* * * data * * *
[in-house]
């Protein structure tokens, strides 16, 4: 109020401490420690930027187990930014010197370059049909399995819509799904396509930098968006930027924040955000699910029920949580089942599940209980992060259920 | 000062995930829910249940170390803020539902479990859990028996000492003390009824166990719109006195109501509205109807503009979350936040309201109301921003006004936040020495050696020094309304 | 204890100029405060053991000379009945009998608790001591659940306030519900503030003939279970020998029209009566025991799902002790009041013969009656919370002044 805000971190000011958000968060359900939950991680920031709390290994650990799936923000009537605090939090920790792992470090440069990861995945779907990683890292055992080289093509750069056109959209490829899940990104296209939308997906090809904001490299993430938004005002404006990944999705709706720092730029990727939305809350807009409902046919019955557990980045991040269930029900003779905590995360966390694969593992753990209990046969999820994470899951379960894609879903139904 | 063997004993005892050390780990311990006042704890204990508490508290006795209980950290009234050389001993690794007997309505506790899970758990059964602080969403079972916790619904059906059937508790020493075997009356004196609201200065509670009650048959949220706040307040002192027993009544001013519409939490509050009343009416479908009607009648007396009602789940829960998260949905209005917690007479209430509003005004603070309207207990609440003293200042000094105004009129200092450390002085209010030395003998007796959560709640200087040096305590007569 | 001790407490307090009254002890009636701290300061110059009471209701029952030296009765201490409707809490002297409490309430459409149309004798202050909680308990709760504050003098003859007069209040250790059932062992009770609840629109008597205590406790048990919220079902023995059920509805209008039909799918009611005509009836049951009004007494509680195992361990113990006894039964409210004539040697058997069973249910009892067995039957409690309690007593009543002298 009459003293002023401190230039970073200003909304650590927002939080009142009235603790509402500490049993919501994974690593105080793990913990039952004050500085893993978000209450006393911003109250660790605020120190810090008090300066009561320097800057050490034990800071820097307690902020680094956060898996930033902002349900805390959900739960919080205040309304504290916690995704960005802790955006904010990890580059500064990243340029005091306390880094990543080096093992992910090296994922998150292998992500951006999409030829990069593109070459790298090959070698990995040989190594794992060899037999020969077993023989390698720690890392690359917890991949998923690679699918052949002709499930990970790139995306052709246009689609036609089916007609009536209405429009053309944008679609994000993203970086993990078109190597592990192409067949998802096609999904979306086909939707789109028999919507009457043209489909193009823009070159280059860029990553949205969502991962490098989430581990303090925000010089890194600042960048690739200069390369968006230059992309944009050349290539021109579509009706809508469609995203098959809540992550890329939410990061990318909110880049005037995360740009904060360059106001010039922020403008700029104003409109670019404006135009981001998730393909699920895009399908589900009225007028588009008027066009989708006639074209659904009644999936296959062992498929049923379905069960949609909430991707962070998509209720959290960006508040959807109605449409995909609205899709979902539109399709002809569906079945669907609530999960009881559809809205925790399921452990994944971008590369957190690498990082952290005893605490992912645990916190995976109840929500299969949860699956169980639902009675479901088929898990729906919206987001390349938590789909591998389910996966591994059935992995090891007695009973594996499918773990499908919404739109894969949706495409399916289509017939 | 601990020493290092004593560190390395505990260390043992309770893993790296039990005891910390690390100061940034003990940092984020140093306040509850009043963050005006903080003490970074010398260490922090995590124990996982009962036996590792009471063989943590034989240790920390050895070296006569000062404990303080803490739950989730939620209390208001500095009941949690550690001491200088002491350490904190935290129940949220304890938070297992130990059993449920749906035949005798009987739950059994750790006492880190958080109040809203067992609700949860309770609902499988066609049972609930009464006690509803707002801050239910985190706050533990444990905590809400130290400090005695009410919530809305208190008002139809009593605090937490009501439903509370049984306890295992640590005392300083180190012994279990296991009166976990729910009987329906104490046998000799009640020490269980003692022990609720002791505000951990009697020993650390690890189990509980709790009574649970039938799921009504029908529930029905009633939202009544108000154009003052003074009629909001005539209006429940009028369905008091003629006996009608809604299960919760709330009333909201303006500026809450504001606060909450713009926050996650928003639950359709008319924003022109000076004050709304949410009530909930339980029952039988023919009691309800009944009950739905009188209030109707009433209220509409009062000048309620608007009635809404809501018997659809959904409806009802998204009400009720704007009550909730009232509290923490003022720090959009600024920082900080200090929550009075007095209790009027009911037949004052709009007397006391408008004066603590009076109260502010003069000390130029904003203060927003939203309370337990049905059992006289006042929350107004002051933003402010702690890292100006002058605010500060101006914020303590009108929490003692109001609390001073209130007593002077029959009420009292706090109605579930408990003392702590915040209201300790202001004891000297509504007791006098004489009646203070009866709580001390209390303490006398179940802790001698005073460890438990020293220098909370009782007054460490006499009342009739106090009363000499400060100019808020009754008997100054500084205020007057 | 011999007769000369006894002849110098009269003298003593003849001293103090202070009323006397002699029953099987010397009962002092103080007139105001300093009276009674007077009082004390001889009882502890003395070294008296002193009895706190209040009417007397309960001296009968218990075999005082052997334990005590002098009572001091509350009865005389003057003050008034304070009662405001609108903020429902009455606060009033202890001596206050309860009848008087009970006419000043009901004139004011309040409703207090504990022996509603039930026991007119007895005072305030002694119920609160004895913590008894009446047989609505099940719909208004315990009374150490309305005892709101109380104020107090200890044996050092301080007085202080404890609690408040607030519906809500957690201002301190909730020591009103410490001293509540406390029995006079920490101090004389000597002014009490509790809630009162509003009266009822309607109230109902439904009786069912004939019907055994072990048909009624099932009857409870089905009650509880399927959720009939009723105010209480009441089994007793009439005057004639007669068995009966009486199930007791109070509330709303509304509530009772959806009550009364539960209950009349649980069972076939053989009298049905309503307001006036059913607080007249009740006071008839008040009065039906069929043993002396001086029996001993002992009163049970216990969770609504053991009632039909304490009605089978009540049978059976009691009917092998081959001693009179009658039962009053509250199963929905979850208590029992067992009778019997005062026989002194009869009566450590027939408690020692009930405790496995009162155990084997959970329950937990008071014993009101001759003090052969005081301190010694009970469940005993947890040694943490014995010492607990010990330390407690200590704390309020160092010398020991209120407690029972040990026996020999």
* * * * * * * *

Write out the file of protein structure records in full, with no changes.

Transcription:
[in-house]
């Protein structure tokens, strides 16, 4: 109020401490420690930027187990930014010197370059049909399995819509799904396509930098968006930027924040955000699910029920949580089942599940209980992060259920 | 000062995930829910249940170390803020539902479990859990028996000492003390009824166990719109006195109501509205109807503009979350936040309201109301921003006004936040020495050696020094309304 | 204890100029405060053991000379009945009998608790001591659940306030519900503030003939279970020998029209009566025991799902002790009041013969009656919370002044 805000971190000011958000968060359900939950991680920031709390290994650990799936923000009537605090939090920790792992470090440069990861995945779907990683890292055992080289093509750069056109959209490829899940990104296209939308997906090809904001490299993430938004005002404006990944999705709706720092730029990727939305809350807009409902046919019955557990980045991040269930029900003779905590995360966390694969593992753990209990046969999820994470899951379960894609879903139904 | 063997004993005892050390780990311990006042704890204990508490508290006795209980950290009234050389001993690794007997309505506790899970758990059964602080969403079972916790619904059906059937508790020493075997009356004196609201200065509670009650048959949220706040307040002192027993009544001013519409939490509050009343009416479908009607009648007396009602789940829960998260949905209005917690007479209430509003005004603070309207207990609440003293200042000094105004009129200092450390002085209010030395003998007796959560709640200087040096305590007569 | 001790407490307090009254002890009636701290300061110059009471209701029952030296009765201490409707809490002297409490309430459409149309004798202050909680308990709760504050003098003859007069209040250790059932062992009770609840629109008597205590406790048990919220079902023995059920509805209008039909799918009611005509009836049951009004007494509680195992361990113990006894039964409210004539040697058997069973249910009892067995039957409690309690007593009543002298 009459003293002023401190230039970073200003909304650590927002939080009142009235603790509402500490049993919501994974690593105080793990913990039952004050500085893993978000209450006393911003109250660790605020120190810090008090300066009561320097800057050490034990800071820097307690902020680094956060898996930033902002349900805390959900739960919080205040309304504290916690995704960005802790955006904010990890580059500064990243340029005091306390880094990543080096093992992910090296994922998150292998992500951006999409030829990069593109070459790298090959070698990995040989190594794992060899037999020969077993023989390698720690890392690359917890991949998923690679699918052949002709499930990970790139995306052709246009689609036609089916007609009536209405429009053309944008679609994000993203970086993990078109190597592990192409067949998802096609999904979306086909939707789109028999919507009457043209489909193009823009070159280059860029990553949205969502991962490098989430581990303090925000010089890194600042960048690739200069390369968006230059992309944009050349290539021109579509009706809508469609995203098959809540992550890329939410990061990318909110880049005037995360740009904060360059106001010039922020403008700029104003409109670019404006135009981001998730393909699920895009399908589900009225007028588009008027066009989708006639074209659904009644999936296959062992498929049923379905069960949609909430991707962070998509209720959290960006508040959807109605449409995909609205899709979902539109399709002809569906079945669907609530999960009881559809809205925790399921452990994944971008590369957190690498990082952290005893605490992912645990916190995976109840929500299969949860699956169980639902009675479901088929898990729906919206987001390349938590789909591998389910996966591994059935992995090891007695009973594996499918773990499908919404739109894969949706495409399916289509017939 | 601990020493290092004593560190390395505990260390043992309770893993790296039990005891910390690390100061940034003990940092984020140093306040509850009043963050005006903080003490970074010398260490922090995590124990996982009962036996590792009471063989943590034989240790920390050895070296006569000062404990303080803490739950989730939620209390208001500095009941949690550690001491200088002491350490904190935290129940949220304890938070297992130990059993449920749906035949005798009987739950059994750790006492880190958080109040809203067992609700949860309770609902499988066609049972609930009464006690509803707002801050239910985190706050533990444990905590809400130290400090005695009410919530809305208190008002139809009593605090937490009501439903509370049984306890295992640590005392300083180190012994279990296991009166976990729910009987329906104490046998000799009640020490269980003692022990609720002791505000951990009697020993650390690890189990509980709790009574649970039938799921009504029908529930029905009633939202009544108000154009003052003074009629909001005539209006429940009028369905008091003629006996009608809604299960919760709330009333909201303006500026809450504001606060909450713009926050996650928003639950359709008319924003022109000076004050709304949410009530909930339980029952039988023919009691309800009944009950739905009188209030109707009433209220509409009062000048309620608007009635809404809501018997659809959904409806009802998204009400009720704007009550909730009232509290923490003022720090959009600024920082900080200090929550009075007095209790009027009911037949004052709009007397006391408008004066603590009076109260502010003069000390130029904003203060927003939203309370337990049905059992006289006042929350107004002051933003402010702690890292100006002058605010500060101006914020303590009108929490003692109001609390001073209130007593002077029959009420009292706090109605579930408990003392702590915040209201300790202001004891000297509504007791006098004489009646203070009866709580001390209390303490006398179940802790001698005073460890438990020293220098909370009782007054460490006499009342009739106090009363000499400060100019808020009754008997100054500084205020007057 | 011999007769000369006894002849110098009269003298003593003849001293103090202070009323006397002699029953099987010397009962002092103080007139105001300093009276009674007077009082004390001889009882502890003395070294008296002193009895706190209040009417007397309960001296009968218990075999005082052997334990005590002098009572001091509350009865005389003057003050008034304070009662405001609108903020429902009455606060009033202890001596206050309860009848008087009970006419000043009901004139004011309040409703207090504990022996509603039930026991007119007895005072305030002694119920609160004895913590008894009446047989609505099940719909208004315990009374150490309305005892709101109380104020107090200890044996050092301080007085202080404890609690408040607030519906809500957690201002301190909730020591009103410490001293509540406390029995006079920490101090004389000597002014009490509790809630009162509003009266009822309607109230109902439904009786069912004939019907055994072990048909009624099932009857409870089905009650509880399927959720009939009723105010209480009441089994007793009439005057004639007669068995009966009486199930007791109070509330709303509304509530009772959806009550009364539960209950009349649980069972076939053989009298049905309503307001006036059913607080007249009740006071008839008040009065039906069929043993002396001086029996001993002992009163049970216990969770609504053991009632039909304490009605089978009540049978059976009691009917092998081959001693009179009658039962009053509250199963929905979850208590029992067992009778019997005062026989002194009869009566450590027939408690020692009930405790496995009162155990084997959970329950937990008071014993009101001759003090052969005081301190010694009970469940005993947890040694943490014995010492607990010990330390407690200590704390309020160092010398020991209120407690029972040990026996020999």